By Tamim Elyan
CAIRO (Reuters) - Egypt's emergency law will be in place until June next year, the ruling military said on Wednesday, dashing demands by protesters for a swift end to the code that rights groups say was used by former leader Hosni Mubarak to stifle dissent.
The law was extended for two years in mid-2010 when Mubarak was in power. Protesters who ousted the former president from office in February have demanded it be lifted.
The ruling army said it was reactivating emergency law after an attack by protesters on Israel's embassy this month, which prompted Israel to withdraw its ambassador. The army said it would be used to stop thuggery and other crimes.
General Adel Morsi, head of the military judicial authority, said the law was extended by "presidential decree" for two years ending on June 30, 2012, the state news agency MENA said. He said reports suggesting it would be removed were wrong.
One top general had been quoted by newspapers saying the law would be lifted as soon as possible. Prime Minister Essam Sharaf, appointed by the military council now ruling Egypt, was quoted by state-owned Al-Akbar newspaper that emergency law was in place to "protect the revolution."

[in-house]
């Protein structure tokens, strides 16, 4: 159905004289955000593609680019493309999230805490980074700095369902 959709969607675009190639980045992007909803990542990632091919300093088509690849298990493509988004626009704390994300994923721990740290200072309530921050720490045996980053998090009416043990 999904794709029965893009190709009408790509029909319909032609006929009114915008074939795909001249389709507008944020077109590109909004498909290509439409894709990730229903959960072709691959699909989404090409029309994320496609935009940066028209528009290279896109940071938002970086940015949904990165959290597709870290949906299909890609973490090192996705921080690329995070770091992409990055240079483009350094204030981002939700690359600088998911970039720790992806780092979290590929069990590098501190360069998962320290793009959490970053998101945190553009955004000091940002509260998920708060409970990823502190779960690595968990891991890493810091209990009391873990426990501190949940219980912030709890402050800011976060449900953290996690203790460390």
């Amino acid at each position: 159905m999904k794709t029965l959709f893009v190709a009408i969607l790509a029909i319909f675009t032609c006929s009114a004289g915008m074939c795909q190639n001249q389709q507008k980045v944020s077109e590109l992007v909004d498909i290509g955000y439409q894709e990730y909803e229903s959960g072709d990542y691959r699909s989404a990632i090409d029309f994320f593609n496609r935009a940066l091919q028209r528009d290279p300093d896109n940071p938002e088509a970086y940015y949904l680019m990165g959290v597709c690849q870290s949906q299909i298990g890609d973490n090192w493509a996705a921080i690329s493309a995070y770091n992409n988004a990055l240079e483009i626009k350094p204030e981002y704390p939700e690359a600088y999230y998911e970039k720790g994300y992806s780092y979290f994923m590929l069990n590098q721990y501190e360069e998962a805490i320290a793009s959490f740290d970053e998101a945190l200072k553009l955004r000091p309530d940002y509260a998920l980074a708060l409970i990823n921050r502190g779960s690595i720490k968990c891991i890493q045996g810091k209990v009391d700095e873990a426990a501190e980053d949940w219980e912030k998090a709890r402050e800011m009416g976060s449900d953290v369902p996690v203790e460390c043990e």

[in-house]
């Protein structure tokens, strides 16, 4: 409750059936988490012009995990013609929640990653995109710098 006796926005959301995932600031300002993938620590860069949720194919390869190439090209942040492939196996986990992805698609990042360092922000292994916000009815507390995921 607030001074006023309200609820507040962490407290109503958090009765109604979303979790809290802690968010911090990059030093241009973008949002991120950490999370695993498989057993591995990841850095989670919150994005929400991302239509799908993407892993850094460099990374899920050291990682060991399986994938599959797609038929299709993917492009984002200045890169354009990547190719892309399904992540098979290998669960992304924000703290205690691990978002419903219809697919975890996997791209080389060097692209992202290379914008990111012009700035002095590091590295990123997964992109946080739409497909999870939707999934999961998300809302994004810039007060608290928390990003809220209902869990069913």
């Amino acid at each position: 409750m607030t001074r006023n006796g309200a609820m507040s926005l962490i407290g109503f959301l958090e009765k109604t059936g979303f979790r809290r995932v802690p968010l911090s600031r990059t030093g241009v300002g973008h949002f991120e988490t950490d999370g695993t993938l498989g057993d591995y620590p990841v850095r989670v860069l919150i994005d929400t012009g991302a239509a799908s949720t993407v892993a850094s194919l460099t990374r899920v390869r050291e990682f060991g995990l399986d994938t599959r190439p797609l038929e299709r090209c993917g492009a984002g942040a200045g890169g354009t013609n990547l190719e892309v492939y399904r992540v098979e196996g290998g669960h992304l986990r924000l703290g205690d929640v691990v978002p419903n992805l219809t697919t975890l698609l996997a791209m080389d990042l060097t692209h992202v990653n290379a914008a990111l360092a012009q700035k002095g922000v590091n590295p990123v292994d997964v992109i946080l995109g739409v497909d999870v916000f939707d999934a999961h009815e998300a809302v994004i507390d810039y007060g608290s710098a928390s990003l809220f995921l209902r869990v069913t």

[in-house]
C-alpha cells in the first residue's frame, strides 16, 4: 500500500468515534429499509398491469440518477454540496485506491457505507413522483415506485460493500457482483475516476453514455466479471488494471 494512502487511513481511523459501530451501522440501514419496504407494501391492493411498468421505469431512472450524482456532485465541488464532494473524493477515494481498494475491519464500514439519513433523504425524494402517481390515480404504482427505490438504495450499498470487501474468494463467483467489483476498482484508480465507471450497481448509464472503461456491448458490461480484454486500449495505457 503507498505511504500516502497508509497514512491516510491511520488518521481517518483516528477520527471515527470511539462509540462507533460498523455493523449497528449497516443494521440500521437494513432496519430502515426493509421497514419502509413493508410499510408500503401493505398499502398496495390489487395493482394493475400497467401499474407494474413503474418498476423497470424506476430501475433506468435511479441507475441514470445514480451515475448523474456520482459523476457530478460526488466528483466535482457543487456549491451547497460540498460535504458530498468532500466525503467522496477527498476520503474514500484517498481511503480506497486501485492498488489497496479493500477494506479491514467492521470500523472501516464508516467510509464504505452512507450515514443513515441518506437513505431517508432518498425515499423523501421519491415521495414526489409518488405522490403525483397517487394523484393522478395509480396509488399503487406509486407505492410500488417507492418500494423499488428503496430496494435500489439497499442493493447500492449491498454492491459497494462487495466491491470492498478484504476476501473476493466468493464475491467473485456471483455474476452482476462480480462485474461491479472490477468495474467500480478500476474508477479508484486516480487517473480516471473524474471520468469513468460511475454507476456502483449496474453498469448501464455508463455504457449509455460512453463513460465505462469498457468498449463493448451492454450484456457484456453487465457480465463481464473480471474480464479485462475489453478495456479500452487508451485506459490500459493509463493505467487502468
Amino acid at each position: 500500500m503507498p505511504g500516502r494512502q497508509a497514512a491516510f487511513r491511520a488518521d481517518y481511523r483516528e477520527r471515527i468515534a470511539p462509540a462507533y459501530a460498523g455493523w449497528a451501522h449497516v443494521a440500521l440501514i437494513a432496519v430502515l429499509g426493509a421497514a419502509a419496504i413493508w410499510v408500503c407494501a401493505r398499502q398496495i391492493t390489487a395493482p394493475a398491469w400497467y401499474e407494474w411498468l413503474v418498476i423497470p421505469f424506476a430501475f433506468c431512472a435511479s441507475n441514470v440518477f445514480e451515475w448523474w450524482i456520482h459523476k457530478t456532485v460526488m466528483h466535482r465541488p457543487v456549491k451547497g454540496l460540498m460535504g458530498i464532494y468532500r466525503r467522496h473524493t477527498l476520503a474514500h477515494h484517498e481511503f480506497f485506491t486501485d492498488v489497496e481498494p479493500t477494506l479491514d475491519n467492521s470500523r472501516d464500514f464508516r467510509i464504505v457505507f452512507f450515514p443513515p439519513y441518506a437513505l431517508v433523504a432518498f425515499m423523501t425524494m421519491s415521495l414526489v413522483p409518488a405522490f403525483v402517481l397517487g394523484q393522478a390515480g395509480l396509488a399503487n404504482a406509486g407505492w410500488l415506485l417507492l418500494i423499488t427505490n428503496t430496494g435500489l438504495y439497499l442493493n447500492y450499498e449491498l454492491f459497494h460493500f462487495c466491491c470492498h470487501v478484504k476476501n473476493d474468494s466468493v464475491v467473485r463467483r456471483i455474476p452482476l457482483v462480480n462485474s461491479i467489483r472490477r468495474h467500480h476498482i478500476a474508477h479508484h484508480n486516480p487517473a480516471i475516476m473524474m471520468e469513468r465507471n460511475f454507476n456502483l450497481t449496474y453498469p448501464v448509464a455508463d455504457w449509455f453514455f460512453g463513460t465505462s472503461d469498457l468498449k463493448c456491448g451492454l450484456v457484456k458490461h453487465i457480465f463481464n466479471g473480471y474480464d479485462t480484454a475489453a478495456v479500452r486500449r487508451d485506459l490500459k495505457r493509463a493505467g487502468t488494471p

"We have been denouncing the state of emergency since before the revolution," said Ahmed Maher, a senior member of the April 6 movement which helped galvanize anti-Mubarak protests.
"We reject the decision by the military council as we see no reason for it if the criminal law is implemented," he said.
Other activists and politicians have also said Egypt's legal system can deal with violent crimes without the need to resort to special emergency courts. The law was in place during Mubarak's three decades in office.
Activists and political groups marched on Monday from Tahrir Square, the center of the revolt against Mubarak, to the cabinet headquarters to protest against emergency law and military trials.
"We have ongoing awareness campaigns distributing flyers and mobilizing people against the state of emergency," said Maher.
(Editing by Edmund Blair and Elizabeth Piper)